I would set up a physical table and cover it with index cards or post-its of what you're doing and have to do. I like index cards because you easily can move them around and sort them. Somehow, this allowed me to somewhat externalize my working memory so I could do things when my brain wasn't working. This would look weird at a desk job, but because you work at home...

Another thing that I did was keep logs for each project in speadsheet tabs. So, each project would have this long list of what I had just done and what I was going to do next. This allowed me to regain context when I had to wait on something.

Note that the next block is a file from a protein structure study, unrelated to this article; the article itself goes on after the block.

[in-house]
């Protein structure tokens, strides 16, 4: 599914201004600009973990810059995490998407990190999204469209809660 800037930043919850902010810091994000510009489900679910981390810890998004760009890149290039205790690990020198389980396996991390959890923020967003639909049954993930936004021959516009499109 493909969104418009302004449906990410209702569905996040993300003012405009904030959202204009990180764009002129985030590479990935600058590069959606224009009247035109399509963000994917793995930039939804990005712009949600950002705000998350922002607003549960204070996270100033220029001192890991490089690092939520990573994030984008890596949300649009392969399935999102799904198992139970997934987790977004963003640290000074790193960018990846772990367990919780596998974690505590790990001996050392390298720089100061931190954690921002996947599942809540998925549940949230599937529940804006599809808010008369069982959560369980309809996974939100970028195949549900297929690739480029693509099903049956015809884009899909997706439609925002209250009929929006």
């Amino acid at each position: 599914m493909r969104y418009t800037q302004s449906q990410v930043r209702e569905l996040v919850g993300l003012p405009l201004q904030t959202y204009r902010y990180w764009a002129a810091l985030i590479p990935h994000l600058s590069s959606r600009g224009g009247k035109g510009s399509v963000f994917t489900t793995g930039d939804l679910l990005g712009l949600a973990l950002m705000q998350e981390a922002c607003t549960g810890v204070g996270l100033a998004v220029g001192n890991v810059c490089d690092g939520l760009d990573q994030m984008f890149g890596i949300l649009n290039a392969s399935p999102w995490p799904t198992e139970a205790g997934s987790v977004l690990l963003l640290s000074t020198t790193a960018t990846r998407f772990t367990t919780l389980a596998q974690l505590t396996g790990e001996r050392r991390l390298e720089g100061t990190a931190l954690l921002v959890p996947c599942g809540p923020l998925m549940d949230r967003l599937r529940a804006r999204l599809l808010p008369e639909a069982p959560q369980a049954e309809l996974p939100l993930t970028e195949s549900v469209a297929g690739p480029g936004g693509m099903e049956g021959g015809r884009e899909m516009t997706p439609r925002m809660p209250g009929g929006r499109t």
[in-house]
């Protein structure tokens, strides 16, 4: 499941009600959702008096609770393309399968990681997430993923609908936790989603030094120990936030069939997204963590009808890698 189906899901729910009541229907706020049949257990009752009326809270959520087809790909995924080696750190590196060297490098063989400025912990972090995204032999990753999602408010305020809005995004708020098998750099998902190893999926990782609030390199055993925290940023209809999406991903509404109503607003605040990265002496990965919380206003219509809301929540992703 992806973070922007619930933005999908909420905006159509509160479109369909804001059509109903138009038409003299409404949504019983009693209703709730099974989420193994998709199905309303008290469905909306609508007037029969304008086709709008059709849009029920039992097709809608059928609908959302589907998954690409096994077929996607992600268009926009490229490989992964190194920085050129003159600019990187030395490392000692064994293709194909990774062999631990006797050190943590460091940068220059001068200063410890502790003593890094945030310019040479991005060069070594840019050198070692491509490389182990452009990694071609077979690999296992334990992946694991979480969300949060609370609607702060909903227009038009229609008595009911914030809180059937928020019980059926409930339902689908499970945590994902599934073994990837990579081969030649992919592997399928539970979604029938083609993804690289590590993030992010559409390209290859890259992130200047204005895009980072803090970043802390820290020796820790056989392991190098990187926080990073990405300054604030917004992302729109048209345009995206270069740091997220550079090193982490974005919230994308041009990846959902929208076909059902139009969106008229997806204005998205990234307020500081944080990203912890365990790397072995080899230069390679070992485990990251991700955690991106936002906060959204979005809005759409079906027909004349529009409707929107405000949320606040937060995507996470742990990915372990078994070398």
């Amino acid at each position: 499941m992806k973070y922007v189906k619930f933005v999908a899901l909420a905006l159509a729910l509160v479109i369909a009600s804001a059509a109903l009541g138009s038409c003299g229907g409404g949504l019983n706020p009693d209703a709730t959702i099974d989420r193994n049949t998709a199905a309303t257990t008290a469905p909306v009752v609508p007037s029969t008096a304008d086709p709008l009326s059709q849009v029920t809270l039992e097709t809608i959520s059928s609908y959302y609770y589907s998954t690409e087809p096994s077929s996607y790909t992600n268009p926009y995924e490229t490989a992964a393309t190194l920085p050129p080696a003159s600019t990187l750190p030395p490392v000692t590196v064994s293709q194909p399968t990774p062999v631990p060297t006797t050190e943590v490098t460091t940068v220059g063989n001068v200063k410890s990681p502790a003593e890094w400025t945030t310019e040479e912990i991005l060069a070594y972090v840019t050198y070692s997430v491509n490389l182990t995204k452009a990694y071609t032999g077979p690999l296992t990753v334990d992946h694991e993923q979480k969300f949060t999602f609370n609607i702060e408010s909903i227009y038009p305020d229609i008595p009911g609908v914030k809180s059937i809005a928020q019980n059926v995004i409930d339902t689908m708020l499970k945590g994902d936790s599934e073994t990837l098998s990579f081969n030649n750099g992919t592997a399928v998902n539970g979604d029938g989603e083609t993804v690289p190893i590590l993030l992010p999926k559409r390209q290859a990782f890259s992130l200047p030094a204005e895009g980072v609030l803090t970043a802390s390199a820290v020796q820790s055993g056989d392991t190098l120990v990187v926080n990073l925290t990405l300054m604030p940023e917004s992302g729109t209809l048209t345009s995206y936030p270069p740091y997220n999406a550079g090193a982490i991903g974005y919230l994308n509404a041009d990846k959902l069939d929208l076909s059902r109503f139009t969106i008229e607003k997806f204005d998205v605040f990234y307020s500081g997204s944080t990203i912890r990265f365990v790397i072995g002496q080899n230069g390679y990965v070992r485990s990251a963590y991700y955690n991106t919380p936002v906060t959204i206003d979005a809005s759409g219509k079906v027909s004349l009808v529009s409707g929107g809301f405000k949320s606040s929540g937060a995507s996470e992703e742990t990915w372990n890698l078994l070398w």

posted by zeek321 at 9:41 AM on November 26, 2015 [1 favorite]

I've got fibromyalgia/chronic fatigue. When the fibro was the real problem, I would get terrible brain fog with it. After reading about l-theanine supplements, I tried that. The first 100mg capsule immediately blew away my brain fog that morning, and I could focus and do my job.

If you try this, get Suntheanine, which is the purest form of l-theanine. NOW brands sells this, and I get it through Amazon at a greatly reduced price over what I'd have to pay in a store. (Sadly, I get no remuneration for mentioning these companies.)
posted by bryon at 1:18 AM on November 28, 2015 [1 favorite]

I've also got low ferritin. Oral supplements don't help, and I get IV iron every now and then when my numbers get low. Adderal helps with the brain fog, as does exercise.
posted by judith at 6:31 PM on December 2, 2015